Parents of slain aid worker: Son believed in good
Nov. 17, 2014
INDIANAPOLIS (AP) — The parents of an Indiana aid worker who was beheaded by Islamic State militants said Monday their hearts are battered by their son's death but that they believe his life is proof "one person can make a difference."
Ed and Paula Kassig of Indianapolis read a brief statement in their first public comments since learning Sunday that their 26-year-old son had been killed.
"In 26 years, he has witnessed and experienced firsthand more of the harsh realities of life than most of us can imagine," Paula Kassig said of her son, Peter, who changed his first name to Abdul-Rahman after converting to Islam during captivity. "But rather than letting the darkness overwhelm him, he has chosen to believe in the good — in himself and in others.
"Peter's life is evidence that he's been right all along — one person can make a difference."
Kassig, a former Army Ranger, was captured Oct. 1, 2013, while delivering aid in Syria through a relief organization he founded.
The Kassigs did not disclose his captivity while family and friends quietly worked to secure his release. In October, their son appeared in another video released by the Islamic State group that showed the beheading of a fellow aid worker, Britain's Alan Henning. The militants vowed that Kassig would be next, leading his parents to plead publicly for mercy while stressing his humanitarian work and conversion to Islam.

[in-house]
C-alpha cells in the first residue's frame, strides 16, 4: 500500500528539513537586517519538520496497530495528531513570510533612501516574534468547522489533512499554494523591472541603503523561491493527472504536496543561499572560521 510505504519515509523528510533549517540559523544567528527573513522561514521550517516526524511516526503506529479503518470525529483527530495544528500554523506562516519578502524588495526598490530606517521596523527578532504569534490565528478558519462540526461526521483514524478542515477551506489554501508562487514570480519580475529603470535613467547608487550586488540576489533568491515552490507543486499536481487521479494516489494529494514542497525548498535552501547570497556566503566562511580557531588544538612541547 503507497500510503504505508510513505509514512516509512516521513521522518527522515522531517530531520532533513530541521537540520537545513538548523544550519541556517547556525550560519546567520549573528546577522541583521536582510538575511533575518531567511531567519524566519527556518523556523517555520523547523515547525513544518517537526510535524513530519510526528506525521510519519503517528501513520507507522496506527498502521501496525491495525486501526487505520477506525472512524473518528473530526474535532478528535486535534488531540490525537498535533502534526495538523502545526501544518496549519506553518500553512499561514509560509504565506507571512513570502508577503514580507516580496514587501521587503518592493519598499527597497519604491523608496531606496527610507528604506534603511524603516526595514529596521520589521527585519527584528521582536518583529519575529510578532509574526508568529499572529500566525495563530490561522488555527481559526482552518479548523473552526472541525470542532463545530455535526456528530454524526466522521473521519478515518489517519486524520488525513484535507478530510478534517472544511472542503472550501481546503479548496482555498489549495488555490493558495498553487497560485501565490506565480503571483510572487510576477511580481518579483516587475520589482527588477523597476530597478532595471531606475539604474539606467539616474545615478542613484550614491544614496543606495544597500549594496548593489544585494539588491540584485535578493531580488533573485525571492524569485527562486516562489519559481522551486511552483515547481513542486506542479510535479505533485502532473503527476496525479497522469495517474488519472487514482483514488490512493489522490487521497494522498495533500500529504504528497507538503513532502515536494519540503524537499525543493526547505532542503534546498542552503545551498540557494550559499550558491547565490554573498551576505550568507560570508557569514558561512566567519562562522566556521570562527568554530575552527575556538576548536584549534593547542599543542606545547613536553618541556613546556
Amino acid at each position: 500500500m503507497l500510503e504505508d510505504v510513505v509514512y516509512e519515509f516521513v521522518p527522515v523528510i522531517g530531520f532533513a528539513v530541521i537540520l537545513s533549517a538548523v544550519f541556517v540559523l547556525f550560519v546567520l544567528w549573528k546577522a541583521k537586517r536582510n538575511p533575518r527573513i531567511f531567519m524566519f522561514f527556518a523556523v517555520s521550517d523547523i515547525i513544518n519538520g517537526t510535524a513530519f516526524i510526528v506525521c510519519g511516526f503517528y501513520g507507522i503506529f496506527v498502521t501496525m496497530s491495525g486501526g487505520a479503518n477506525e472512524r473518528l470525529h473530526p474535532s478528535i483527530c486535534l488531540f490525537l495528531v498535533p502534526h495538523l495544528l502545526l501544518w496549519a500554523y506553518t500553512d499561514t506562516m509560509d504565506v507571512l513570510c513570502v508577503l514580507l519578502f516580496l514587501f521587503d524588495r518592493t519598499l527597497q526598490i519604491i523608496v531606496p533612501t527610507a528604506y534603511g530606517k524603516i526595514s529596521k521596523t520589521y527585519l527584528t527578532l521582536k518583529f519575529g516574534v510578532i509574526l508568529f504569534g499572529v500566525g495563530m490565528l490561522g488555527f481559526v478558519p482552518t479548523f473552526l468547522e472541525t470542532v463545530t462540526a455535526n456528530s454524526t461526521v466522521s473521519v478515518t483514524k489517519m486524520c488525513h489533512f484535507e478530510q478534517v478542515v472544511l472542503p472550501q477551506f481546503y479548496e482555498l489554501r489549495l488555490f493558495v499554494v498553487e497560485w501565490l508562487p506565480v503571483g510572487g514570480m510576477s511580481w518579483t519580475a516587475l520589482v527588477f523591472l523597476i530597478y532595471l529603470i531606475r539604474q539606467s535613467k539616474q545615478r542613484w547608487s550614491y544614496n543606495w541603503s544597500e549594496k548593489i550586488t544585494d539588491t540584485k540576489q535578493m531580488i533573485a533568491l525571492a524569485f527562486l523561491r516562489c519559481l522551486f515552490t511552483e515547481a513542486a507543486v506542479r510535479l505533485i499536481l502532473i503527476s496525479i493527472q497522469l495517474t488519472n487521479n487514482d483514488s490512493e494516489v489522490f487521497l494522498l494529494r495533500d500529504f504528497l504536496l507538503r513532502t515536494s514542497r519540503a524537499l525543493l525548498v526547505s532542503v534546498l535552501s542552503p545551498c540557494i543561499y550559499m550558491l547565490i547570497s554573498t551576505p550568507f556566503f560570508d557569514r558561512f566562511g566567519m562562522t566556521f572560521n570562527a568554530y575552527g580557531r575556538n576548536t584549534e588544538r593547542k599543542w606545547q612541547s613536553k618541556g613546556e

The White House confirmed his death Sunday after the Islamic State group released a video showing that Kassig had been beheaded. The video also showed the beheadings of about a dozen men identified as Syrian military officers and pilots.
The Islamic State group has now killed five Westerners it was holding.
Kassig's slaying has been widely denounced, with the Islamic Society of North America calling it "barbaric and un-Islamic."
"It's just mind-boggling, man's inhumanity to man," Indianapolis resident Maria Campbell said at Just Judy's Restaurant, not far from the Kassig home.
"There are children over there that aren't being helped today with skill sets that he had, there are moms that will lose their children because this was done by some other group," she said.
His parents asked for prayers for peace at sunset Monday and requested "the time and privacy to mourn, cry — and yes, forgive — and begin to heal."
A memorial service in the Muslim and Christian faiths was being planned for this weekend.